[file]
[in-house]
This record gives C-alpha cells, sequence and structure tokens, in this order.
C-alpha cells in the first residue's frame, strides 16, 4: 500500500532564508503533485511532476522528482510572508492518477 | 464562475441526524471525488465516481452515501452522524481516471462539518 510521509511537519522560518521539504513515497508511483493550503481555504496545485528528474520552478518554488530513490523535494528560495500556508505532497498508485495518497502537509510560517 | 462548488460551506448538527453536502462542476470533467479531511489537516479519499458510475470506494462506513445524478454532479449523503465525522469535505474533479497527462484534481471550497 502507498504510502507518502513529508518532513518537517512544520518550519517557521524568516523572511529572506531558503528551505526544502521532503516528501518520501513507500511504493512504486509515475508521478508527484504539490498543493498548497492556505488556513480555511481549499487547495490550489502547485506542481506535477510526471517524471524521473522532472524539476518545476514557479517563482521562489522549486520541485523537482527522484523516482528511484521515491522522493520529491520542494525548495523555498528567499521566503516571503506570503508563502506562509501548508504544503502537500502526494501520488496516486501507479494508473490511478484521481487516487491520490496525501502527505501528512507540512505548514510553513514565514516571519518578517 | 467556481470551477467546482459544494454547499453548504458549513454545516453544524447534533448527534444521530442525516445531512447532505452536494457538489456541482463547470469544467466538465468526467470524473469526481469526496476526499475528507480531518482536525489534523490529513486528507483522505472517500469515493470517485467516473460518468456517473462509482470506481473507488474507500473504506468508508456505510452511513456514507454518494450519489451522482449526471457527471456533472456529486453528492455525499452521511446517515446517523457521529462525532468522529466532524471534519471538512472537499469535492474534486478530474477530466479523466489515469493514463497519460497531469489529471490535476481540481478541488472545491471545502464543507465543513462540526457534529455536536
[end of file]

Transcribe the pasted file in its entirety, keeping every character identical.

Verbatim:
[in-house]
This record gives C-alpha cells, sequence and structure tokens, in this order.
C-alpha cells in the first residue's frame, strides 16, 4: 500500500532564508503533485511532476522528482510572508492518477 | 464562475441526524471525488465516481452515501452522524481516471462539518 510521509511537519522560518521539504513515497508511483493550503481555504496545485528528474520552478518554488530513490523535494528560495500556508505532497498508485495518497502537509510560517 | 462548488460551506448538527453536502462542476470533467479531511489537516479519499458510475470506494462506513445524478454532479449523503465525522469535505474533479497527462484534481471550497 502507498504510502507518502513529508518532513518537517512544520518550519517557521524568516523572511529572506531558503528551505526544502521532503516528501518520501513507500511504493512504486509515475508521478508527484504539490498543493498548497492556505488556513480555511481549499487547495490550489502547485506542481506535477510526471517524471524521473522532472524539476518545476514557479517563482521562489522549486520541485523537482527522484523516482528511484521515491522522493520529491520542494525548495523555498528567499521566503516571503506570503508563502506562509501548508504544503502537500502526494501520488496516486501507479494508473490511478484521481487516487491520490496525501502527505501528512507540512505548514510553513514565514516571519518578517 | 467556481470551477467546482459544494454547499453548504458549513454545516453544524447534533448527534444521530442525516445531512447532505452536494457538489456541482463547470469544467466538465468526467470524473469526481469526496476526499475528507480531518482536525489534523490529513486528507483522505472517500469515493470517485467516473460518468456517473462509482470506481473507488474507500473504506468508508456505510452511513456514507454518494450519489451522482449526471457527471456533472456529486453528492455525499452521511446517515446517523457521529462525532468522529466532524471534519471538512472537499469535492474534486478530474477530466479523466489515469493514463497519460497531469489529471490535476481540481478541488472545491471545502464543507465543513462540526457534529455536536